The proposed method for recognition of BPBS in noncontact screening of SAS includes the following main steps (Figure 1):(i)data preprocessing procedure (including high-pass and low-pass Butterworth filtering, resampling, smoothing with five-point moving average filter, and Z-normalization);(ii)feature extraction (forming of BPBS attribute vectors consisting of mean-squared values of WT detailed coefficients of each BRL signal quadrature);(iii)classification of patterns (applying the fixed number of resulting components of BPBS attribute vectors to the inputs of NNW classifier—Rumelhart multilayer perceptron (MLP) [13]—as an output comes the value corresponding to one of the target classes: OSA, CSA, and NCS).

969603.fig.001
Figure 1: Scheme of the proposed method for recognition of BPBS on the base of WT and NNW.

For feature extraction an attribute space of absolute values of WT detailed coefficients for both BRL signal quadratures was constructed. Thereby each component of BPBS attribute vector on the chosen wavelet decomposition level can be calculated as follows: where is a resulting component of BPBS attribute vector; is current number of a resulting component of BPBS attribute vector; is the detailed wavelet coefficient for -quadrature of BRL signal; is the detailed wavelet coefficient for -quadrature of BRL signal.

For improvement of the performance of the proposed BSBP recognition method (Figure 1), procedures for both automated selection of the optimal WT parameters (Figure 2) and NNW properties (Figure 3) were developed.

969603.fig.002
Figure 2: Scheme of the algorithm for automated selection of the optimal parameters of WT for improvement of BPBS feature extraction.
969603.fig.003
Figure 3: Scheme of the algorithm for automated selection of the optimal parameters of NNW for improvement of BPBS classification.

3. Optimization Criterions

3.1. Criterion of the Optimal Level of Wavelet Decomposition

The estimate of the upper frequency limit for the range in which most of quasi-stationary signal energy is concentrated (the upper limit of normal breathing frequency range) is considered to be known for BRL signals [4]. The maximum possible frequency value for the registered signal is calculated in accordance with Nyquist theorem (is half the sampling rate ). Then the optimal decomposition level (ODL) of WT for an analyzed BRL signal can be calculated from the relation [14]: where is the upper limit of frequency band in which the most of signal energy is concentrated; is sampling rate; is sampling period.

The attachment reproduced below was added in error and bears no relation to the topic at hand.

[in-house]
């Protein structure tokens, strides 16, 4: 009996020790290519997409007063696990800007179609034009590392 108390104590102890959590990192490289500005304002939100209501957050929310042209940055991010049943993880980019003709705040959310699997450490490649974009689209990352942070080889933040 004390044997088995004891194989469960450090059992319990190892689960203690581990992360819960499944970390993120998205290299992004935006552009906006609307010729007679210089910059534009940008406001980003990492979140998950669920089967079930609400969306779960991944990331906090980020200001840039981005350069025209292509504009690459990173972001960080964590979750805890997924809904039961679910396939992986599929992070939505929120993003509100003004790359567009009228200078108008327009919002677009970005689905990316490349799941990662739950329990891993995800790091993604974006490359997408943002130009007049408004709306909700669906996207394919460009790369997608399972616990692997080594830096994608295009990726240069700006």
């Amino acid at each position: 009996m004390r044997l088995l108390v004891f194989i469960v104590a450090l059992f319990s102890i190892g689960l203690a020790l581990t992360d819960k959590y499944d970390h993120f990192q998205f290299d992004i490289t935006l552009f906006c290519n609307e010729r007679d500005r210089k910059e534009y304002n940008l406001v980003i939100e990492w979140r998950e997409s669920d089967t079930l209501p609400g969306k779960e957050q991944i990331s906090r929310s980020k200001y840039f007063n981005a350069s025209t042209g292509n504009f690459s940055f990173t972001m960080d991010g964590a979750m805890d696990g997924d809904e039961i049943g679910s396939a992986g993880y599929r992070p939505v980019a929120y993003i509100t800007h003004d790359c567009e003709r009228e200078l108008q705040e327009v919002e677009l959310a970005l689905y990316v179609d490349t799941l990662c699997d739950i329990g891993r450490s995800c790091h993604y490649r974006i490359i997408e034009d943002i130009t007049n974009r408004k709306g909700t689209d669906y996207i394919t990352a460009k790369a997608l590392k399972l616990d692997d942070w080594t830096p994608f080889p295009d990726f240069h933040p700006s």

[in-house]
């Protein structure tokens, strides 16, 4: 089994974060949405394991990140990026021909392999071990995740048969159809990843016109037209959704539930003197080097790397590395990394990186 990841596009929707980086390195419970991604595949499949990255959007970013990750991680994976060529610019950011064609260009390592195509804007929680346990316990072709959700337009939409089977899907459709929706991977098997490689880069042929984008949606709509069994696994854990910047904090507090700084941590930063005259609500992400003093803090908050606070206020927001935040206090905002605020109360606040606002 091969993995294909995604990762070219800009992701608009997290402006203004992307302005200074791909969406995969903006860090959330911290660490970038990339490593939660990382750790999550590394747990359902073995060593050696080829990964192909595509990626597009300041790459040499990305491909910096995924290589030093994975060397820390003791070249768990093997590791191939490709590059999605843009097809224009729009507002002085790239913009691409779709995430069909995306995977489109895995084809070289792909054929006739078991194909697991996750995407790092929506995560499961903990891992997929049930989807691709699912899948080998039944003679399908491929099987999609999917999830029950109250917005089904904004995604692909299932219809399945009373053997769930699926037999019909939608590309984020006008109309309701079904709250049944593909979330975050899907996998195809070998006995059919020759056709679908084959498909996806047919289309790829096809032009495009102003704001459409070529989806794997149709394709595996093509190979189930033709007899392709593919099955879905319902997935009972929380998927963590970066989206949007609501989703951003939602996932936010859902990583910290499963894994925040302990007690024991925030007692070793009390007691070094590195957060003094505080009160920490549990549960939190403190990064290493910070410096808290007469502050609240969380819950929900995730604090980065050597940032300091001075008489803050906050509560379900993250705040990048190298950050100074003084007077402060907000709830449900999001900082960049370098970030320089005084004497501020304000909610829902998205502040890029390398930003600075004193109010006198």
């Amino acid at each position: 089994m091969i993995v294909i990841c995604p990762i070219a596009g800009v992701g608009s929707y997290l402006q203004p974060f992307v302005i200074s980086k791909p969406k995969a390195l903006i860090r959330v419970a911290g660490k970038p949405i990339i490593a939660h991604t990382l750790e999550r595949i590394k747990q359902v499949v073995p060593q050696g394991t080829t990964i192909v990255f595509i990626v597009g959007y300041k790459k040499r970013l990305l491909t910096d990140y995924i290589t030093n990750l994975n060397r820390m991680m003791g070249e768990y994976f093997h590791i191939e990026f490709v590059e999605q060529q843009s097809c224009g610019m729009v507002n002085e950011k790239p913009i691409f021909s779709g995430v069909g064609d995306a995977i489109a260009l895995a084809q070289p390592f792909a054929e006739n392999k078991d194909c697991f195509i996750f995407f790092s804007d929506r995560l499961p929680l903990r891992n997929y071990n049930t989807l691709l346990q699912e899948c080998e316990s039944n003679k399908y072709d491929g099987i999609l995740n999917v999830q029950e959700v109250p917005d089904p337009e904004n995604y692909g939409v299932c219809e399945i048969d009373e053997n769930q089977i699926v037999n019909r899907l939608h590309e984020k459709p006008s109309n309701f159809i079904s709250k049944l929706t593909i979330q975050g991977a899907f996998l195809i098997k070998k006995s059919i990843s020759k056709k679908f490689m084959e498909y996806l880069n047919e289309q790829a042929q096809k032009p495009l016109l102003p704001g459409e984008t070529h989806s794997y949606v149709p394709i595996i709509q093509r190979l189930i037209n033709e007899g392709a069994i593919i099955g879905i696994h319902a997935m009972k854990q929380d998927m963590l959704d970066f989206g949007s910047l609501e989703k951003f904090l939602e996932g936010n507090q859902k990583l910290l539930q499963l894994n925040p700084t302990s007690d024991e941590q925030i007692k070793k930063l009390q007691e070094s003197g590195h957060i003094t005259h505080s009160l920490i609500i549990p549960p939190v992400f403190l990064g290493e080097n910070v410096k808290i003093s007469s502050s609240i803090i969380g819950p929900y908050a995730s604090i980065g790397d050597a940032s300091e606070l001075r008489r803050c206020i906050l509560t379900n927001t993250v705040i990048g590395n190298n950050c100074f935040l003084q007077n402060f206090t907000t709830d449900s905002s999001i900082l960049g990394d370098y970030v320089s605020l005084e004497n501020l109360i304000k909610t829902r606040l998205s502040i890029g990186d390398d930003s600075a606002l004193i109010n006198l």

Thus, further decomposition of analyzed BRL signals to the levels exceeding the threshold of ODL is not effective as calculated detailed coefficients of WT will not be informative in the aspect of effective feature extraction for BPBS attribute space constructing.

3.2. Criterion of the Optimal Basis of Wavelet Transform

For selection of the optimal basis of WT from the class of orthogonal wavelets with compact support, a modified entropy based criterion (MEC) is proposed which is calculated on the base of logarithm energy entropy estimation in the task of classification of BPBS: where is estimate of MEC; is number of classes of patterns; is number of patterns in each class; is number of resulting components in attribute vectors; is logarithm energy entropy estimate; is the detailed wavelet coefficient for -quadrature of BRL signal; is the detailed wavelet coefficient for -quadrature of BRL signal.

Selection of the optimal basis of WT for effective BPBS attribute space forming should be performed using mean squared values of detailed wavelet coefficients of each BRL signal quadrature for MEC calculations.

3.3. Criterion of the Optimal Number of Hidden Neurons

For selection of the optimal number of hidden neurons of MLP for BPBS, recognition the mean recognition accuracy (MRA) criterion is proposed. Varying in each NNW operation test the number of hidden neurons, an estimate of MRA is calculated as follows: where is estimate of MRA; is number of operation tests; is number of analyzed wavelet basis; is recognition accuracy for analyzed wavelet basis.

Selection of the optimal number of hidden neurons of MLP with application of MRA criterion should be performed using wavelet bases with such ordinal indexes for which the minimal values of MEC are achieved on training data set.

4. Optimization Algorithm

4.1. Structure of the Optimization Algorithm